About midway through the fourth quarter and the Thunder kicking on the cruise control as the headed for a solid win over the Pelicans, I had that crappy feeling wash over me: There’s really nothing to say about this game.
It was what you’d expect from the Thunder when they’re playing an average team without its best player. Kevin Durant was splendid (29 points on 11-17 shooting with eight rebounds and four assists), Russell Westbrook was great (27 points on 8-16 shooting, four rebounds and four assists), Serge Ibaka big (17 points, 13 rebounds and three blocks) and Reggie Jackson solid off the bench (15 points, four rebounds, four assists).
Really, the most interesting thing about this game was about the ongoing struggles of the starting five. The Pelicans jumped out to an early 22-11 lead on OKC, and it wasn’t until Nick Collison and Reggie Jackson checked in for Kendrick Perkins and Thabo Sefolosha that things turned. The Thunder went on a 13-4 run, and got back in the game.
The third quarter was better for the starters as they took a 58-52 lead and had it at 70-63 before Scott Brooks made his first second half substitution. That’s only a +1, and a -10 overall.
The bench playing well is great and all, but at a certain point, it becomes about the starting five. Because those five players see more time on the floor together than any other lineup. Even with the starters only getting 15 minutes together tonight, that’s 11 more minutes than any other unit saw tonight. It means that the bulk of the game is being played with non-starter lineups (33 minutes, to be exact), but no other group sees as much time as the starters do. And they’re maybe the Thunder worst lineup right now. We’ve been down this road before, and should know it by now that it’s just something to deal with.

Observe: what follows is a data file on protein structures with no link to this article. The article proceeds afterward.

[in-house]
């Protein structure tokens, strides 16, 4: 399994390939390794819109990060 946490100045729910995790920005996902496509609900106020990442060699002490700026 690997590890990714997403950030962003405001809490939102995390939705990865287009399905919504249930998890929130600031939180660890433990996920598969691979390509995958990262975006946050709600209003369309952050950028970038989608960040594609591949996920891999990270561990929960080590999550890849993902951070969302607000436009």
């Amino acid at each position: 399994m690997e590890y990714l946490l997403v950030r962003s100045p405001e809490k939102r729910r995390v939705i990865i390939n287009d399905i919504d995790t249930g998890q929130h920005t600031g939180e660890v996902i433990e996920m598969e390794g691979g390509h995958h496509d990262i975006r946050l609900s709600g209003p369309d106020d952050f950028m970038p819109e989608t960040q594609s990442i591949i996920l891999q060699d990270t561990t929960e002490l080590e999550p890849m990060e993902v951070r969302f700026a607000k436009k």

But that’s the beauty of having a strong second unit. When you’ve got a game-changing kind of player like Jackson, it masks a lot of your issues and can dig you out of holes when other teams start pulling their starters. And even better, Jackson is routinely finding himself on the floor for extended minutes, including the fourth quarter, which he played in its entirety tonight. Jackson got 29 minutes, following up games of 29 and 31 minutes. He hasn’t played fewer than 20 since Nov. 8, instead seeing his time on the floor climb. Brooks is trusting him more and seeing what having him on the floor does. Jackson was third in the league coming in to tonight in net rating (OKC is +24.8 points per 100 possessions this season with Jackson on the floor), and tonight he only added to it as a +20.
The end result tonight was the expectation: A quality bounce-back game on the road that leads in to a big showdown against a great team on Sunday. The Thunder defended well and got big games from their best players, while still fighting through some nagging issues. And that’s really all there is to say about it.
- Westbrook and Durant both played well together in a game for the first time in a while. They combined for 56 points 19-33 shooting.